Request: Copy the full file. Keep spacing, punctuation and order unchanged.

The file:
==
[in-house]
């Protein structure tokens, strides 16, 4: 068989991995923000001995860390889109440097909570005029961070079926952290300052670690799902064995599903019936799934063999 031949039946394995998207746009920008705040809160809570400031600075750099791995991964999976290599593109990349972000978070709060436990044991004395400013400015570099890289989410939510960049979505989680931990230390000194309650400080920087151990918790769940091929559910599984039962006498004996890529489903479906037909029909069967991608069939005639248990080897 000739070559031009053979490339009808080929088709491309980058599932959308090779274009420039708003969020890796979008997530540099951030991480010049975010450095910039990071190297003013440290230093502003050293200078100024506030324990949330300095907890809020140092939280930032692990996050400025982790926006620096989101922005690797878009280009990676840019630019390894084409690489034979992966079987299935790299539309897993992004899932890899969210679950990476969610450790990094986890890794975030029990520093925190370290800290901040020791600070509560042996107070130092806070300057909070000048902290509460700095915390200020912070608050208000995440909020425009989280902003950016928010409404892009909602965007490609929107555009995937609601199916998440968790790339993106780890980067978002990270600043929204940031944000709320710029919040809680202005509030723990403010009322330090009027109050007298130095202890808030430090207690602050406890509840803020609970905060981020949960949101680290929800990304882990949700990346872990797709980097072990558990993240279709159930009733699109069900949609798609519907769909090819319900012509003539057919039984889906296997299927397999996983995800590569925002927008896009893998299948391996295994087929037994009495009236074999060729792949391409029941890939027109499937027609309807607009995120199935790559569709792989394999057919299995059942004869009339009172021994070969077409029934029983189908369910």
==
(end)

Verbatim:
[in-house]
């Protein structure tokens, strides 16, 4: 068989991995923000001995860390889109440097909570005029961070079926952290300052670690799902064995599903019936799934063999 031949039946394995998207746009920008705040809160809570400031600075750099791995991964999976290599593109990349972000978070709060436990044991004395400013400015570099890289989410939510960049979505989680931990230390000194309650400080920087151990918790769940091929559910599984039962006498004996890529489903479906037909029909069967991608069939005639248990080897 000739070559031009053979490339009808080929088709491309980058599932959308090779274009420039708003969020890796979008997530540099951030991480010049975010450095910039990071190297003013440290230093502003050293200078100024506030324990949330300095907890809020140092939280930032692990996050400025982790926006620096989101922005690797878009280009990676840019630019390894084409690489034979992966079987299935790299539309897993992004899932890899969210679950990476969610450790990094986890890794975030029990520093925190370290800290901040020791600070509560042996107070130092806070300057909070000048902290509460700095915390200020912070608050208000995440909020425009989280902003950016928010409404892009909602965007490609929107555009995937609601199916998440968790790339993106780890980067978002990270600043929204940031944000709320710029919040809680202005509030723990403010009322330090009027109050007298130095202890808030430090207690602050406890509840803020609970905060981020949960949101680290929800990304882990949700990346872990797709980097072990558990993240279709159930009733699109069900949609798609519907769909090819319900012509003539057919039984889906296997299927397999996983995800590569925002927008896009893998299948391996295994087929037994009495009236074999060729792949391409029941890939027109499937027609309807607009995120199935790559569709792989394999057919299995059942004869009339009172021994070969077409029934029983189908369910």